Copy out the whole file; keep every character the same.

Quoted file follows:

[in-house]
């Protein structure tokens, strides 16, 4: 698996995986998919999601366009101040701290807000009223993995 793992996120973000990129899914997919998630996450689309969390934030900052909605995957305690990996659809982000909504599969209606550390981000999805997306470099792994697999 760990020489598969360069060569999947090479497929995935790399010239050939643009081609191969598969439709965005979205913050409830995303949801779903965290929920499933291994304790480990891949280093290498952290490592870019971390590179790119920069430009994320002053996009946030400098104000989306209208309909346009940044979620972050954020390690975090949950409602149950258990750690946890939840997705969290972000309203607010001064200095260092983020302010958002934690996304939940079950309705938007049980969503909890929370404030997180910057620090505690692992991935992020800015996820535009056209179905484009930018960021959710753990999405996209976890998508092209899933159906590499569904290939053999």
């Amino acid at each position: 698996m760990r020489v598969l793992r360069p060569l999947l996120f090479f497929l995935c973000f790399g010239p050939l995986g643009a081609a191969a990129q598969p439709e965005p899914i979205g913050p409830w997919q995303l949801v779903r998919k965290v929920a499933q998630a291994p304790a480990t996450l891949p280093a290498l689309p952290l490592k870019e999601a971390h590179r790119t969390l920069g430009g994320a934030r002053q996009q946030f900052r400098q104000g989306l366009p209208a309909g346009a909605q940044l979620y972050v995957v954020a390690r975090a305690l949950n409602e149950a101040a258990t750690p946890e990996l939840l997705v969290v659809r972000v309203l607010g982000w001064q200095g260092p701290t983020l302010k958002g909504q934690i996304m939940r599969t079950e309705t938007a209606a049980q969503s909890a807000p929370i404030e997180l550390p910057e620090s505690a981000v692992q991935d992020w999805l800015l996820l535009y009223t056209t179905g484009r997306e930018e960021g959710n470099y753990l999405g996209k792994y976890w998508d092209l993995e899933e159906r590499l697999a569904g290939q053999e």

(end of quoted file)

[in-house]
């Protein structure tokens, strides 16, 4: 698996995986998919999601366009101040701290807000009223993995 793992996120973000990129899914997919998630996450689309969390934030900052909605995957305690990996659809982000909504599969209606550390981000999805997306470099792994697999 760990020489598969360069060569999947090479497929995935790399010239050939643009081609191969598969439709965005979205913050409830995303949801779903965290929920499933291994304790480990891949280093290498952290490592870019971390590179790119920069430009994320002053996009946030400098104000989306209208309909346009940044979620972050954020390690975090949950409602149950258990750690946890939840997705969290972000309203607010001064200095260092983020302010958002934690996304939940079950309705938007049980969503909890929370404030997180910057620090505690692992991935992020800015996820535009056209179905484009930018960021959710753990999405996209976890998508092209899933159906590499569904290939053999």
């Amino acid at each position: 698996m760990r020489v598969l793992r360069p060569l999947l996120f090479f497929l995935c973000f790399g010239p050939l995986g643009a081609a191969a990129q598969p439709e965005p899914i979205g913050p409830w997919q995303l949801v779903r998919k965290v929920a499933q998630a291994p304790a480990t996450l891949p280093a290498l689309p952290l490592k870019e999601a971390h590179r790119t969390l920069g430009g994320a934030r002053q996009q946030f900052r400098q104000g989306l366009p209208a309909g346009a909605q940044l979620y972050v995957v954020a390690r975090a305690l949950n409602e149950a101040a258990t750690p946890e990996l939840l997705v969290v659809r972000v309203l607010g982000w001064q200095g260092p701290t983020l302010k958002g909504q934690i996304m939940r599969t079950e309705t938007a209606a049980q969503s909890a807000p929370i404030e997180l550390p910057e620090s505690a981000v692992q991935d992020w999805l800015l996820l535009y009223t056209t179905g484009r997306e930018e960021g959710n470099y753990l999405g996209k792994y976890w998508d092209l993995e899933e159906r590499l697999a569904g290939q053999e």